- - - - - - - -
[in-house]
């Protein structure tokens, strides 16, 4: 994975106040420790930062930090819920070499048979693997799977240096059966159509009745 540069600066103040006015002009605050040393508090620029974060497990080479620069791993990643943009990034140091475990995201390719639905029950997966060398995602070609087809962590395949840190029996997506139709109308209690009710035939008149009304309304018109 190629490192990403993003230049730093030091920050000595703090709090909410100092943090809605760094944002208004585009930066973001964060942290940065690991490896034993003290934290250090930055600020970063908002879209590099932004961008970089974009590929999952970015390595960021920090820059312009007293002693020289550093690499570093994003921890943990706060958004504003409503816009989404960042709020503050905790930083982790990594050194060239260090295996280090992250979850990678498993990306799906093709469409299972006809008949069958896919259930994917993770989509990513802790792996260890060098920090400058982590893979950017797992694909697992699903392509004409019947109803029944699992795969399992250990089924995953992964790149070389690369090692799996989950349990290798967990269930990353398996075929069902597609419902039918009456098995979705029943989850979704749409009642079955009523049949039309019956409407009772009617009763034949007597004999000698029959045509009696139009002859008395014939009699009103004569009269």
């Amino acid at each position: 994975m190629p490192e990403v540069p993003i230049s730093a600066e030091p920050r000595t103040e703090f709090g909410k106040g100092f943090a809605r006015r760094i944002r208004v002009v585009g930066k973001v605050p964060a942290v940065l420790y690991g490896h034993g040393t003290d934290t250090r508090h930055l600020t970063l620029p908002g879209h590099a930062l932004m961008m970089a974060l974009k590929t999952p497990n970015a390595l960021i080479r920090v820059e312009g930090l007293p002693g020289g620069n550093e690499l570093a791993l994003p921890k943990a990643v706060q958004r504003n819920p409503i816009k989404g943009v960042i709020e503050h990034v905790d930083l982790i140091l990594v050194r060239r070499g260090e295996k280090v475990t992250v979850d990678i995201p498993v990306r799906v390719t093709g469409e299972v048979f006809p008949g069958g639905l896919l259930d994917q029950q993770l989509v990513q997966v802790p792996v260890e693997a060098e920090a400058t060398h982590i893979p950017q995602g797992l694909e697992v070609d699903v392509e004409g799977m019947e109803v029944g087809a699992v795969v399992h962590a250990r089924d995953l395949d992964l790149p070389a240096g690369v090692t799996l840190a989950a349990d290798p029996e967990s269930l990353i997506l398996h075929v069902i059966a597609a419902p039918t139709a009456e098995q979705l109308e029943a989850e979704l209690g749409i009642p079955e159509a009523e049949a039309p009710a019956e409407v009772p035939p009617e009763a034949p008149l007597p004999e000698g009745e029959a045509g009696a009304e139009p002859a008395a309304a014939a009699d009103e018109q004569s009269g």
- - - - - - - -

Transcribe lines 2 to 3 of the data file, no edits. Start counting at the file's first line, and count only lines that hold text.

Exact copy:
């Protein structure tokens, strides 16, 4: 994975106040420790930062930090819920070499048979693997799977240096059966159509009745 540069600066103040006015002009605050040393508090620029974060497990080479620069791993990643943009990034140091475990995201390719639905029950997966060398995602070609087809962590395949840190029996997506139709109308209690009710035939008149009304309304018109 190629490192990403993003230049730093030091920050000595703090709090909410100092943090809605760094944002208004585009930066973001964060942290940065690991490896034993003290934290250090930055600020970063908002879209590099932004961008970089974009590929999952970015390595960021920090820059312009007293002693020289550093690499570093994003921890943990706060958004504003409503816009989404960042709020503050905790930083982790990594050194060239260090295996280090992250979850990678498993990306799906093709469409299972006809008949069958896919259930994917993770989509990513802790792996260890060098920090400058982590893979950017797992694909697992699903392509004409019947109803029944699992795969399992250990089924995953992964790149070389690369090692799996989950349990290798967990269930990353398996075929069902597609419902039918009456098995979705029943989850979704749409009642079955009523049949039309019956409407009772009617009763034949007597004999000698029959045509009696139009002859008395014939009699009103004569009269």
């Amino acid at each position: 994975m190629p490192e990403v540069p993003i230049s730093a600066e030091p920050r000595t103040e703090f709090g909410k106040g100092f943090a809605r006015r760094i944002r208004v002009v585009g930066k973001v605050p964060a942290v940065l420790y690991g490896h034993g040393t003290d934290t250090r508090h930055l600020t970063l620029p908002g879209h590099a930062l932004m961008m970089a974060l974009k590929t999952p497990n970015a390595l960021i080479r920090v820059e312009g930090l007293p002693g020289g620069n550093e690499l570093a791993l994003p921890k943990a990643v706060q958004r504003n819920p409503i816009k989404g943009v960042i709020e503050h990034v905790d930083l982790i140091l990594v050194r060239r070499g260090e295996k280090v475990t992250v979850d990678i995201p498993v990306r799906v390719t093709g469409e299972v048979f006809p008949g069958g639905l896919l259930d994917q029950q993770l989509v990513q997966v802790p792996v260890e693997a060098e920090a400058t060398h982590i893979p950017q995602g797992l694909e697992v070609d699903v392509e004409g799977m019947e109803v029944g087809a699992v795969v399992h962590a250990r089924d995953l395949d992964l790149p070389a240096g690369v090692t799996l840190a989950a349990d290798p029996e967990s269930l990353i997506l398996h075929v069902i059966a597609a419902p039918t139709a009456e098995q979705l109308e029943a989850e979704l209690g749409i009642p079955e159509a009523e049949a039309p009710a019956e409407v009772p035939p009617e009763a034949p008149l007597p004999e000698g009745e029959a045509g009696a009304e139009p002859a008395a309304a014939a009699d009103e018109q004569s009269g």